That experience – of trying to lead something and motivate a membership when so much is outside of your control – will be contributing to burnout across our army of opportunity leaders. And that should worry us both for human reasons, and when we come to consider both committee elections, and what we’ll have to offer in September.
Support is needed
So what do we need to do? My job as a consultant is to help with difficult things, rather than just write about them and leave you to it – so I’ve summarised ideas based on conversations I’ve had with student opportunities people over the past week or so.
One of the (only) elements of the Covid-19 Pandemic that I’d like to keep is what I like to call a “whole human” approach. There’s a universal acknowledgement and (in most cases) acceptance that children and pets interrupt meetings, that people are tired and burnt out and that we’re not all performing at best right now.
Approaching your volunteers with honesty that, in fact, you are not a bureaucratic robot but a real human that wants to help them.
Meeting them where they are
This requires flexibility, patience and time that may not feel accessible right now. It may also mean abandoning well-trodden paths of support and recognising that things considered essential in previous years may have to be missed off this year.
A society committee may have had grand ambitions back in late Summer 2020 when we all thought they’d be back together in person soon. Their expectations and hopes for what remains of the academic year could be different, and as volunteer supporters we need to help them with this adjustment.
Celebration and genuine thanks
One of the most powerful ways to support volunteers is to consistently thank them for what they do. It sounds so obvious when written down but can easily be overlooked. This could be a written thanks in an email, a social media post, a postcard, or a thank you from your Trustee Board. It doesn’t hugely matter how, but essential that you do.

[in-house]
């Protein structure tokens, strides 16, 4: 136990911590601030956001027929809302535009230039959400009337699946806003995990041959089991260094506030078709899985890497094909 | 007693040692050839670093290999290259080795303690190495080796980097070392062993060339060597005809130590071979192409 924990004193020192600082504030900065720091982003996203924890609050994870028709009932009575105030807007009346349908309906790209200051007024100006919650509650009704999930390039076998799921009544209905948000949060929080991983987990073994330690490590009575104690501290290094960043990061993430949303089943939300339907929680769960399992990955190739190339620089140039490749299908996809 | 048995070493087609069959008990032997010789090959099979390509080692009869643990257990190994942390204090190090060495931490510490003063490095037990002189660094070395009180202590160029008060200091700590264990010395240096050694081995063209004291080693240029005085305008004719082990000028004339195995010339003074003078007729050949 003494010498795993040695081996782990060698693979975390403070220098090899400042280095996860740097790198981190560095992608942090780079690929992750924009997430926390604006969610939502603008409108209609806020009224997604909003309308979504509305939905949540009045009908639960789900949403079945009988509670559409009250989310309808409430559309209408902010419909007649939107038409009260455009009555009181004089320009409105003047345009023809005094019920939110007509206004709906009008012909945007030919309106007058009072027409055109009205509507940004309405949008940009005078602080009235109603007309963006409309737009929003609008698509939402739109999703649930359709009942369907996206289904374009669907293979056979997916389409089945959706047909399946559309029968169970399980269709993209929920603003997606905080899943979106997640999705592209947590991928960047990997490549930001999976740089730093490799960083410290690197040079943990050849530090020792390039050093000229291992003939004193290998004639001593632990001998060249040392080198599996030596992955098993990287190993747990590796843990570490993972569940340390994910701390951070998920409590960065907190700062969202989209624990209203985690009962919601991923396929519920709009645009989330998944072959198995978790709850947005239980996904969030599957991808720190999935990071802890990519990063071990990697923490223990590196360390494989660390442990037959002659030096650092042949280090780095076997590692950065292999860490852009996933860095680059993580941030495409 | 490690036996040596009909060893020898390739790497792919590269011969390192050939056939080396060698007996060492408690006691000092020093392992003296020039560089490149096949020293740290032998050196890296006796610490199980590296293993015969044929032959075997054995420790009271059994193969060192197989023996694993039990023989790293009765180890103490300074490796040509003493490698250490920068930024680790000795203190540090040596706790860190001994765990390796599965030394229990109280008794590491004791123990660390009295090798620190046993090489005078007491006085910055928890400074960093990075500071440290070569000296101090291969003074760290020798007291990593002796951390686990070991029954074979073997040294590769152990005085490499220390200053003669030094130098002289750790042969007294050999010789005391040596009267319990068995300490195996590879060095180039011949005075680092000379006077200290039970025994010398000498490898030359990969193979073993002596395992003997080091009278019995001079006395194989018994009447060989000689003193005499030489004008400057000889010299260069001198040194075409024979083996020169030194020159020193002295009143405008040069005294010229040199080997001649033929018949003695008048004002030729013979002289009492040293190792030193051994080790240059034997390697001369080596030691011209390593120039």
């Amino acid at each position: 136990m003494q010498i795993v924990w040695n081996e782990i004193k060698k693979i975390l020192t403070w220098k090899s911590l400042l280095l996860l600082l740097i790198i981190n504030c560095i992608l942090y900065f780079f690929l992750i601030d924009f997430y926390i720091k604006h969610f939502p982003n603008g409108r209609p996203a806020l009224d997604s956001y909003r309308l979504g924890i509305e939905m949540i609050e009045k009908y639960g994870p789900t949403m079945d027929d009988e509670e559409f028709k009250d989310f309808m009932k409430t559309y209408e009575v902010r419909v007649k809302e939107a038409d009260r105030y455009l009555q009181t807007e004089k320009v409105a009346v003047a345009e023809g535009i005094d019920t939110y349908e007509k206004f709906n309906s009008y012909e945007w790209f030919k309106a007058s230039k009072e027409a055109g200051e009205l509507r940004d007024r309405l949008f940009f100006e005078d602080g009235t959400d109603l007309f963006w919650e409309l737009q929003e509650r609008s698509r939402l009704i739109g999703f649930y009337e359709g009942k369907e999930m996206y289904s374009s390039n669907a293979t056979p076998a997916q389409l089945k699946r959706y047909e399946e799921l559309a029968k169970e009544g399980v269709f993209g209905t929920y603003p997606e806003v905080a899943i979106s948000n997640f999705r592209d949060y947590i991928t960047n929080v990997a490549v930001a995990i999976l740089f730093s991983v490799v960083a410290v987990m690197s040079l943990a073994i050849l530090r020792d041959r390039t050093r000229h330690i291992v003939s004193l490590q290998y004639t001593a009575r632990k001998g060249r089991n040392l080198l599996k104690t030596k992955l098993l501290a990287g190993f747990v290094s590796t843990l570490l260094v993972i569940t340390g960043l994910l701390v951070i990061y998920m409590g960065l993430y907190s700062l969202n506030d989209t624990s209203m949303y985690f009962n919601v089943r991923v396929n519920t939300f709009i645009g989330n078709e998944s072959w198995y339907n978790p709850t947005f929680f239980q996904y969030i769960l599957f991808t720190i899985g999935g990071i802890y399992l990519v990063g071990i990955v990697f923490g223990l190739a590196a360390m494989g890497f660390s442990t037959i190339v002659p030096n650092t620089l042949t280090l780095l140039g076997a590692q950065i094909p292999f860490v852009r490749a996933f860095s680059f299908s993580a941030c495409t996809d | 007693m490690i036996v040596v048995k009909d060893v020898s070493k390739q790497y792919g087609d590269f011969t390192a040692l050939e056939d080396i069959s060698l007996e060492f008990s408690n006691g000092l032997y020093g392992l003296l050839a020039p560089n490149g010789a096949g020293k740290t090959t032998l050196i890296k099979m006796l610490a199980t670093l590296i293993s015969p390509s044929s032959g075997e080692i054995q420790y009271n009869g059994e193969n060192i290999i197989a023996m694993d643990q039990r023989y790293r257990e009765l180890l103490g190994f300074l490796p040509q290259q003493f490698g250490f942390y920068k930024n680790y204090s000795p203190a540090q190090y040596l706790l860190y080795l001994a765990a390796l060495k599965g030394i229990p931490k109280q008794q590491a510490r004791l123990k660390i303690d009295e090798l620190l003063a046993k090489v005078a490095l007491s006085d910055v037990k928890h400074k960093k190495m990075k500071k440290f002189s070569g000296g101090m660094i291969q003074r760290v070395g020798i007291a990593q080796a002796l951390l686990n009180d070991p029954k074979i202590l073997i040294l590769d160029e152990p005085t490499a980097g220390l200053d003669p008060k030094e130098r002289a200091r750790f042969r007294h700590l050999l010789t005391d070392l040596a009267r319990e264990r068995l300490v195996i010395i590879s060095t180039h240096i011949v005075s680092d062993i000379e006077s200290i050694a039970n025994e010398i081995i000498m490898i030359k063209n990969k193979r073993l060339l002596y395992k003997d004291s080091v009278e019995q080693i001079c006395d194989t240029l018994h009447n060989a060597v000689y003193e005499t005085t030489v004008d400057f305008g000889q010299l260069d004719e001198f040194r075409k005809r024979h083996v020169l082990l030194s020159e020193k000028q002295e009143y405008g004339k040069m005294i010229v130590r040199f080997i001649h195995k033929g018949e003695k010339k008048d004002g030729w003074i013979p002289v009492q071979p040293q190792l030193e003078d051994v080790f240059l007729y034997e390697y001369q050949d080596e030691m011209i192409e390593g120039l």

Celebrating and thanking volunteers is fundamental within the National Societies & Volunteering Awards, and why we’ve decided to run them again in 2021. We wanted to provide a platform for a big “thank you” for societies, volunteers and the people who support them.
Moving the goalposts
It’s really good to have a plan. Trust me when I say I really like planning (we’re called Organised Fun for a reason!), however if you haven’t already I encourage you to revisit your objectives for student opportunities and reflect on how realistic they are now.
The good news is that while we might not be packing out gig venues and lecture theatres on the day after Easter Monday, the easing of restrictions is coming. It’s going to be hugely important to focus on recovery – both of student health and the health of our activities and organisations – any day now.
A third term of limited activity – and then a summer of creativity, where we involve incoming, continuing and graduating students in building a range of events, experiences and social capital – will need to be planned, proposed and delivered very soon.
It will be something for all of us to look forward to.